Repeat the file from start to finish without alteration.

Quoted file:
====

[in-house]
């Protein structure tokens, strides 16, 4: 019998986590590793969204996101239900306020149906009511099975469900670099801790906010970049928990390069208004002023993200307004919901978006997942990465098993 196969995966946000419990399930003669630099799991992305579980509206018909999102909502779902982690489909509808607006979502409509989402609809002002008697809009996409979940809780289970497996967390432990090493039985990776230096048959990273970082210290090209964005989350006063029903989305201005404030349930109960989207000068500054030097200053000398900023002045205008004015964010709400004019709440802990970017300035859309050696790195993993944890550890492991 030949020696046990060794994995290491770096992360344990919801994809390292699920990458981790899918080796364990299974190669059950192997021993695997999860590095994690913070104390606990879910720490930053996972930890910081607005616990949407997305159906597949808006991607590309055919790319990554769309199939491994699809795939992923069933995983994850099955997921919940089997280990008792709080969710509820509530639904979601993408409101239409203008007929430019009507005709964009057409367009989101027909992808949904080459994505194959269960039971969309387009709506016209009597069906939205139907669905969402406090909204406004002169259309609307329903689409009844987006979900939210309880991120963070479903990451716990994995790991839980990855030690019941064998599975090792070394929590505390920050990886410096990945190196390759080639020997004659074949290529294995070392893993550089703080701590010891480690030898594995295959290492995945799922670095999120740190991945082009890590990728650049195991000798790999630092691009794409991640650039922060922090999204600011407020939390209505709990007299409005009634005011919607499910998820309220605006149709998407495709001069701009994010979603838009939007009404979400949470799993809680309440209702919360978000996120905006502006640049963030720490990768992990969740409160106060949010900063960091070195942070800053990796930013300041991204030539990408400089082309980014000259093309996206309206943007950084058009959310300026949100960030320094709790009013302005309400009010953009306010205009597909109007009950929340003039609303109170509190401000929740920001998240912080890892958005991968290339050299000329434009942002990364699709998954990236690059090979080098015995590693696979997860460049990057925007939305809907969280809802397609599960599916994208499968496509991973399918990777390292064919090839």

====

[in-house]
């Protein structure tokens, strides 16, 4: 019998986590590793969204996101239900306020149906009511099975469900670099801790906010970049928990390069208004002023993200307004919901978006997942990465098993 196969995966946000419990399930003669630099799991992305579980509206018909999102909502779902982690489909509808607006979502409509989402609809002002008697809009996409979940809780289970497996967390432990090493039985990776230096048959990273970082210290090209964005989350006063029903989305201005404030349930109960989207000068500054030097200053000398900023002045205008004015964010709400004019709440802990970017300035859309050696790195993993944890550890492991 030949020696046990060794994995290491770096992360344990919801994809390292699920990458981790899918080796364990299974190669059950192997021993695997999860590095994690913070104390606990879910720490930053996972930890910081607005616990949407997305159906597949808006991607590309055919790319990554769309199939491994699809795939992923069933995983994850099955997921919940089997280990008792709080969710509820509530639904979601993408409101239409203008007929430019009507005709964009057409367009989101027909992808949904080459994505194959269960039971969309387009709506016209009597069906939205139907669905969402406090909204406004002169259309609307329903689409009844987006979900939210309880991120963070479903990451716990994995790991839980990855030690019941064998599975090792070394929590505390920050990886410096990945190196390759080639020997004659074949290529294995070392893993550089703080701590010891480690030898594995295959290492995945799922670095999120740190991945082009890590990728650049195991000798790999630092691009794409991640650039922060922090999204600011407020939390209505709990007299409005009634005011919607499910998820309220605006149709998407495709001069701009994010979603838009939007009404979400949470799993809680309440209702919360978000996120905006502006640049963030720490990768992990969740409160106060949010900063960091070195942070800053990796930013300041991204030539990408400089082309980014000259093309996206309206943007950084058009959310300026949100960030320094709790009013302005309400009010953009306010205009597909109007009950929340003039609303109170509190401000929740920001998240912080890892958005991968290339050299000329434009942002990364699709998954990236690059090979080098015995590693696979997860460049990057925007939305809907969280809802397609599960599916994208499968496509991973399918990777390292064919090839």